Two things. Tradition and balance. We have a long history of making beer, so there is a lot of knowledge that comes from brewing Trappist beers to lambic and gueuze beers. These traditions have been passed down for hundreds of years. Belgians are good at brewing! Another thing is balance. We always try to make balanced beer. It is never too bitter, or too sweet. We believe that is essential for making good beer.

What do you say to people who say “I don’t like Belgian beer.”

Try another. There are over 1,600 different beers in Belgium. Trust me, you’ll find one you like.

Thank you so much for taking time to talk about this collaboration. Do you have plans for another one?

Yes! I am looking forward to brewing another beer with Boom Island when you Kevin come to Belgium in April with your tour group.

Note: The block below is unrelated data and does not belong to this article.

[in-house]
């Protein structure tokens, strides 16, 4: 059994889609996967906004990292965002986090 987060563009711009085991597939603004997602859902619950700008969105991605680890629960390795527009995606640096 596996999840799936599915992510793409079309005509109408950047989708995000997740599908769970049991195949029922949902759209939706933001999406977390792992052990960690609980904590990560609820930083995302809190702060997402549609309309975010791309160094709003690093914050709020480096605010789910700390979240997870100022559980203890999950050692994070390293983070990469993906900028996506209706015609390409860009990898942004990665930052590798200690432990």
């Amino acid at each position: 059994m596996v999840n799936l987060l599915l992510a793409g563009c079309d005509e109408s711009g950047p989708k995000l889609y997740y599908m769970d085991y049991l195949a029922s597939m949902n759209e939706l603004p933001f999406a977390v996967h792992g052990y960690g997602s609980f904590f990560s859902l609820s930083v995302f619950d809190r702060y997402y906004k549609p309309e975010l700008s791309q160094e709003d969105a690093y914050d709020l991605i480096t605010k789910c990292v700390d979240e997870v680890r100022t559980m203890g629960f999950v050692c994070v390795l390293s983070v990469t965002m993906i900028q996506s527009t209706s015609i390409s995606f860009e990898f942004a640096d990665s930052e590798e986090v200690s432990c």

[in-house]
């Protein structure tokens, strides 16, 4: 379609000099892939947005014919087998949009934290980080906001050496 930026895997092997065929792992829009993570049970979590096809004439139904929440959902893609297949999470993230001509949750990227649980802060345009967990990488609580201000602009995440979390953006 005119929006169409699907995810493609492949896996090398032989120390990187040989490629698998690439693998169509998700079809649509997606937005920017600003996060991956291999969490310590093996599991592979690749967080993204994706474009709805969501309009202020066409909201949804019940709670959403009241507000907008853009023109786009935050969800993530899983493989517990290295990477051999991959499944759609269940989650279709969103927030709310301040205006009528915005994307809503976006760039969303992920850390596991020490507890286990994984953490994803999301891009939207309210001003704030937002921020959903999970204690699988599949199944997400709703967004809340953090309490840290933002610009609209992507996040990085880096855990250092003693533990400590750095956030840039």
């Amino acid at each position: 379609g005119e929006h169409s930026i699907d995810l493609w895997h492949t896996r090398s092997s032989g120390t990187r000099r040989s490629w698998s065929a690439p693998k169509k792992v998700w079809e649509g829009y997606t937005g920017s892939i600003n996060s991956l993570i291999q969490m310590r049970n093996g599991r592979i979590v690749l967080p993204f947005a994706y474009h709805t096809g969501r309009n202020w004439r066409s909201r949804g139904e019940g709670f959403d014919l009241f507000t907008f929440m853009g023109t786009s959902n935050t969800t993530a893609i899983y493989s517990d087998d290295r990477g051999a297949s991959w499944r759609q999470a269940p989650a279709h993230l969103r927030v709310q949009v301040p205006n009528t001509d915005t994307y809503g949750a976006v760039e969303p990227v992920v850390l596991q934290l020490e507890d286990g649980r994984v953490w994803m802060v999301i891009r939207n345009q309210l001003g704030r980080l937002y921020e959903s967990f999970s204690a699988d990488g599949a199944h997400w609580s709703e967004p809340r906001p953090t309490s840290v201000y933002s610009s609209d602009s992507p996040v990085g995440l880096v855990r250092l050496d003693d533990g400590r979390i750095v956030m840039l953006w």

More readings on Belgian beer history and Belgian beers:

The Great Beers of Belgium – Michael Jackson

CAMRA’s Good Beer Guide to Belgium – Tim Webb, Joe Stange

The Belgian Beer Book – Erick Verdonck

 

 

Dubbel/Tripel

From-Jim

On our most recent trip to Belgium, we visited three of the countries six fabled monasteries in one day.   Needless to say we drank and ate that afternoon like royalty.  We did learn something that day however.  One of the monasteries, which shall remain nameless at this time to protect the innocent, offers a beer called “Half and Half”.  It consists of half pours of their Dubbel and Tripel in the same glass.  Delicious.

 

Upon returning home, the first thing we did was pour half of our Hoodoo Dubbel and half of the Brimstone Tripel in a glass and tried it out.  Delicious.  Therefore, effective immediately, we have added the Dubbel/Tripel to our beer list.  Stop by the taproom to see for yourself.  It is within your rights as a consumer to purchase a bottle of Hoodoo and Brimstone and pour the Dubbel/Tripel in the comfort of your own home.